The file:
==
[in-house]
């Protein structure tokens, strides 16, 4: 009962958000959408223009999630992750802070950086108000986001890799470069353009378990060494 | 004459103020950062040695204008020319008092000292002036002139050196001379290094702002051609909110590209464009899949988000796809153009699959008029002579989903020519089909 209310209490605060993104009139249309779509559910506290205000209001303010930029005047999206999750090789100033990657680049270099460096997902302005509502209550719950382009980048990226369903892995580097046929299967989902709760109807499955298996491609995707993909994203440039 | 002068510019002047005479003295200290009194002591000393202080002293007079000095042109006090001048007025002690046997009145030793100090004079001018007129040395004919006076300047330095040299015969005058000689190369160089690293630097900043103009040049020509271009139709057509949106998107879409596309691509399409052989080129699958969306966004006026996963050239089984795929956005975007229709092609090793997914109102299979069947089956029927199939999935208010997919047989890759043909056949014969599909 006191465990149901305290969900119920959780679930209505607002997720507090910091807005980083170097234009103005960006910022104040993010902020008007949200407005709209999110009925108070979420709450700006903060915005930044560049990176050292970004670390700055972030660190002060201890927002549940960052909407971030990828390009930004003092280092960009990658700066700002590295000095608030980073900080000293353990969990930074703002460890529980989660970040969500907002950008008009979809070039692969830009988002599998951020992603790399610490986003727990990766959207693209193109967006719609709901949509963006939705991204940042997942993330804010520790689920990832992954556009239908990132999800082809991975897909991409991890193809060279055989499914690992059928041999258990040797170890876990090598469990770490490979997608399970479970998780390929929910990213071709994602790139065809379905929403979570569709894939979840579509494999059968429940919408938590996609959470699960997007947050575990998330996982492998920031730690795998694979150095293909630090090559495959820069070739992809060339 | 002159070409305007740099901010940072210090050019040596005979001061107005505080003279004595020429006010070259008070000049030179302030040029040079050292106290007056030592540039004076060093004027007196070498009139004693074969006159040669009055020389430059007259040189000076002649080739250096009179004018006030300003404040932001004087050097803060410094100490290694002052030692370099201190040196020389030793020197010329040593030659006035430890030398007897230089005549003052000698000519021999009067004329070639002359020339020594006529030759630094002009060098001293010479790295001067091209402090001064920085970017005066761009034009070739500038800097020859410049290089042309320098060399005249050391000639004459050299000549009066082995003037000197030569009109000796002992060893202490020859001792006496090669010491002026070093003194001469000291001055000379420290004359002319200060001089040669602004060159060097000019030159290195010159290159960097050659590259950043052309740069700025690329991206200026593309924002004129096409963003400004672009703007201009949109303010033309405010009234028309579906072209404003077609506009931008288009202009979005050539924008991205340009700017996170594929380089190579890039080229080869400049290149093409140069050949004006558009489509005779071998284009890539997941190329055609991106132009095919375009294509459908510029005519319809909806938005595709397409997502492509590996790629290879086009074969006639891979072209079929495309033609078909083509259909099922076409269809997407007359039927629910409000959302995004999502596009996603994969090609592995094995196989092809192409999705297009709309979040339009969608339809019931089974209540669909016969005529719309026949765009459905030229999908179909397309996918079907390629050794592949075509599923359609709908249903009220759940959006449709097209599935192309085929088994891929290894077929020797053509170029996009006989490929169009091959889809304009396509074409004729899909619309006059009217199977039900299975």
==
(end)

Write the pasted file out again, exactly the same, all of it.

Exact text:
[in-house]
């Protein structure tokens, strides 16, 4: 009962958000959408223009999630992750802070950086108000986001890799470069353009378990060494 | 004459103020950062040695204008020319008092000292002036002139050196001379290094702002051609909110590209464009899949988000796809153009699959008029002579989903020519089909 209310209490605060993104009139249309779509559910506290205000209001303010930029005047999206999750090789100033990657680049270099460096997902302005509502209550719950382009980048990226369903892995580097046929299967989902709760109807499955298996491609995707993909994203440039 | 002068510019002047005479003295200290009194002591000393202080002293007079000095042109006090001048007025002690046997009145030793100090004079001018007129040395004919006076300047330095040299015969005058000689190369160089690293630097900043103009040049020509271009139709057509949106998107879409596309691509399409052989080129699958969306966004006026996963050239089984795929956005975007229709092609090793997914109102299979069947089956029927199939999935208010997919047989890759043909056949014969599909 006191465990149901305290969900119920959780679930209505607002997720507090910091807005980083170097234009103005960006910022104040993010902020008007949200407005709209999110009925108070979420709450700006903060915005930044560049990176050292970004670390700055972030660190002060201890927002549940960052909407971030990828390009930004003092280092960009990658700066700002590295000095608030980073900080000293353990969990930074703002460890529980989660970040969500907002950008008009979809070039692969830009988002599998951020992603790399610490986003727990990766959207693209193109967006719609709901949509963006939705991204940042997942993330804010520790689920990832992954556009239908990132999800082809991975897909991409991890193809060279055989499914690992059928041999258990040797170890876990090598469990770490490979997608399970479970998780390929929910990213071709994602790139065809379905929403979570569709894939979840579509494999059968429940919408938590996609959470699960997007947050575990998330996982492998920031730690795998694979150095293909630090090559495959820069070739992809060339 | 002159070409305007740099901010940072210090050019040596005979001061107005505080003279004595020429006010070259008070000049030179302030040029040079050292106290007056030592540039004076060093004027007196070498009139004693074969006159040669009055020389430059007259040189000076002649080739250096009179004018006030300003404040932001004087050097803060410094100490290694002052030692370099201190040196020389030793020197010329040593030659006035430890030398007897230089005549003052000698000519021999009067004329070639002359020339020594006529030759630094002009060098001293010479790295001067091209402090001064920085970017005066761009034009070739500038800097020859410049290089042309320098060399005249050391000639004459050299000549009066082995003037000197030569009109000796002992060893202490020859001792006496090669010491002026070093003194001469000291001055000379420290004359002319200060001089040669602004060159060097000019030159290195010159290159960097050659590259950043052309740069700025690329991206200026593309924002004129096409963003400004672009703007201009949109303010033309405010009234028309579906072209404003077609506009931008288009202009979005050539924008991205340009700017996170594929380089190579890039080229080869400049290149093409140069050949004006558009489509005779071998284009890539997941190329055609991106132009095919375009294509459908510029005519319809909806938005595709397409997502492509590996790629290879086009074969006639891979072209079929495309033609078909083509259909099922076409269809997407007359039927629910409000959302995004999502596009996603994969090609592995094995196989092809192409999705297009709309979040339009969608339809019931089974209540669909016969005529719309026949765009459905030229999908179909397309996918079907390629050794592949075509599923359609709908249903009220759940959006449709097209599935192309085929088994891929290894077929020797053509170029996009006989490929169009091959889809304009396509074409004729899909619309006059009217199977039900299975």